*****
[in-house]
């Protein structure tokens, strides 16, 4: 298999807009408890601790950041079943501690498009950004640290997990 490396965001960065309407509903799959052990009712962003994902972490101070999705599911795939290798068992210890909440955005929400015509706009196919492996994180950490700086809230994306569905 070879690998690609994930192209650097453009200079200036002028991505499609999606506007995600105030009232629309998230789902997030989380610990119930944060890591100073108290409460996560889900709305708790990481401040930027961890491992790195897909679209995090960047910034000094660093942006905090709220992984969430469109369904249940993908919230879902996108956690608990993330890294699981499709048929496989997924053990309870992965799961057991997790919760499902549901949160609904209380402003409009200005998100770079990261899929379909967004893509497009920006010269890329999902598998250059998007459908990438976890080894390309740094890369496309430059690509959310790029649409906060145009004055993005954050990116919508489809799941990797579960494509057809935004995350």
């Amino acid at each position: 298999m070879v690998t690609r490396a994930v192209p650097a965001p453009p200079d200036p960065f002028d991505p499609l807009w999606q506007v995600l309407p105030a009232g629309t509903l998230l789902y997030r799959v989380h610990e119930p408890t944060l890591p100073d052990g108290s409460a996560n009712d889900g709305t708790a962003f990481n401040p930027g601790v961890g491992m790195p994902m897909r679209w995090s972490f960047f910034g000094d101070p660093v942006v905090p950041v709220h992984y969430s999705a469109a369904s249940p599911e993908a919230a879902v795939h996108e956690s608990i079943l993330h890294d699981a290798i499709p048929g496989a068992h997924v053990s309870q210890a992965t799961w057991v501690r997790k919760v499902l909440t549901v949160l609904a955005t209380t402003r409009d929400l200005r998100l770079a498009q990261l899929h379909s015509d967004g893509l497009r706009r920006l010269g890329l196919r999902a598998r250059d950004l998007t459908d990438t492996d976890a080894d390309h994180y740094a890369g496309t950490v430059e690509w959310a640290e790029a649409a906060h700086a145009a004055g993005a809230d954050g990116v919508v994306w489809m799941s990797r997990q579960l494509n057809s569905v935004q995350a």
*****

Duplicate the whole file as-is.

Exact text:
[in-house]
């Protein structure tokens, strides 16, 4: 298999807009408890601790950041079943501690498009950004640290997990 490396965001960065309407509903799959052990009712962003994902972490101070999705599911795939290798068992210890909440955005929400015509706009196919492996994180950490700086809230994306569905 070879690998690609994930192209650097453009200079200036002028991505499609999606506007995600105030009232629309998230789902997030989380610990119930944060890591100073108290409460996560889900709305708790990481401040930027961890491992790195897909679209995090960047910034000094660093942006905090709220992984969430469109369904249940993908919230879902996108956690608990993330890294699981499709048929496989997924053990309870992965799961057991997790919760499902549901949160609904209380402003409009200005998100770079990261899929379909967004893509497009920006010269890329999902598998250059998007459908990438976890080894390309740094890369496309430059690509959310790029649409906060145009004055993005954050990116919508489809799941990797579960494509057809935004995350």
């Amino acid at each position: 298999m070879v690998t690609r490396a994930v192209p650097a965001p453009p200079d200036p960065f002028d991505p499609l807009w999606q506007v995600l309407p105030a009232g629309t509903l998230l789902y997030r799959v989380h610990e119930p408890t944060l890591p100073d052990g108290s409460a996560n009712d889900g709305t708790a962003f990481n401040p930027g601790v961890g491992m790195p994902m897909r679209w995090s972490f960047f910034g000094d101070p660093v942006v905090p950041v709220h992984y969430s999705a469109a369904s249940p599911e993908a919230a879902v795939h996108e956690s608990i079943l993330h890294d699981a290798i499709p048929g496989a068992h997924v053990s309870q210890a992965t799961w057991v501690r997790k919760v499902l909440t549901v949160l609904a955005t209380t402003r409009d929400l200005r998100l770079a498009q990261l899929h379909s015509d967004g893509l497009r706009r920006l010269g890329l196919r999902a598998r250059d950004l998007t459908d990438t492996d976890a080894d390309h994180y740094a890369g496309t950490v430059e690509w959310a640290e790029a649409a906060h700086a145009a004055g993005a809230d954050g990116v919508v994306w489809m799941s990797r997990q579960l494509n057809s569905v935004q995350a």